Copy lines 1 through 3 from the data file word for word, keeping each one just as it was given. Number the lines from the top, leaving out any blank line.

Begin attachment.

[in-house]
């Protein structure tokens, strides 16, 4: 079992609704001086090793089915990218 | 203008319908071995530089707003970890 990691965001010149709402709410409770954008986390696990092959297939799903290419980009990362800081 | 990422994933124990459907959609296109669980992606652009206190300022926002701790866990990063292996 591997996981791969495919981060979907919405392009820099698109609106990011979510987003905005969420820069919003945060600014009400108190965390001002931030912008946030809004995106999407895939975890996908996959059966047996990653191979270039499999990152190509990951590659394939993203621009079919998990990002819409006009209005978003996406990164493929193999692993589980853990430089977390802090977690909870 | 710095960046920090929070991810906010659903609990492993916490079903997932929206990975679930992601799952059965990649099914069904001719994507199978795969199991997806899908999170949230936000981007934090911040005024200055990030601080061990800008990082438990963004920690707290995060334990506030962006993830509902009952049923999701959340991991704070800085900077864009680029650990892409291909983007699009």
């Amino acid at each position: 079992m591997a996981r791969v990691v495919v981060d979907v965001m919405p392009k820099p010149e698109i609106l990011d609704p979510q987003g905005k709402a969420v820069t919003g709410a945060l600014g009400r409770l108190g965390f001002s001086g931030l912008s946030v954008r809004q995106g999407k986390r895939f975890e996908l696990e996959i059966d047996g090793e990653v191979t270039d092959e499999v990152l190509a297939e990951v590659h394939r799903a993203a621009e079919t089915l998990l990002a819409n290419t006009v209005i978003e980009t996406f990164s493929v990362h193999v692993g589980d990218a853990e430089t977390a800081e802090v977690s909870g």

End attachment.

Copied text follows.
[in-house]
């Protein structure tokens, strides 16, 4: 079992609704001086090793089915990218 | 203008319908071995530089707003970890 990691965001010149709402709410409770954008986390696990092959297939799903290419980009990362800081 | 990422994933124990459907959609296109669980992606652009206190300022926002701790866990990063292996 591997996981791969495919981060979907919405392009820099698109609106990011979510987003905005969420820069919003945060600014009400108190965390001002931030912008946030809004995106999407895939975890996908996959059966047996990653191979270039499999990152190509990951590659394939993203621009079919998990990002819409006009209005978003996406990164493929193999692993589980853990430089977390802090977690909870 | 710095960046920090929070991810906010659903609990492993916490079903997932929206990975679930992601799952059965990649099914069904001719994507199978795969199991997806899908999170949230936000981007934090911040005024200055990030601080061990800008990082438990963004920690707290995060334990506030962006993830509902009952049923999701959340991991704070800085900077864009680029650990892409291909983007699009």
């Amino acid at each position: 079992m591997a996981r791969v990691v495919v981060d979907v965001m919405p392009k820099p010149e698109i609106l990011d609704p979510q987003g905005k709402a969420v820069t919003g709410a945060l600014g009400r409770l108190g965390f001002s001086g931030l912008s946030v954008r809004q995106g999407k986390r895939f975890e996908l696990e996959i059966d047996g090793e990653v191979t270039d092959e499999v990152l190509a297939e990951v590659h394939r799903a993203a621009e079919t089915l998990l990002a819409n290419t006009v209005i978003e980009t996406f990164s493929v990362h193999v692993g589980d990218a853990e430089t977390a800081e802090v977690s909870g």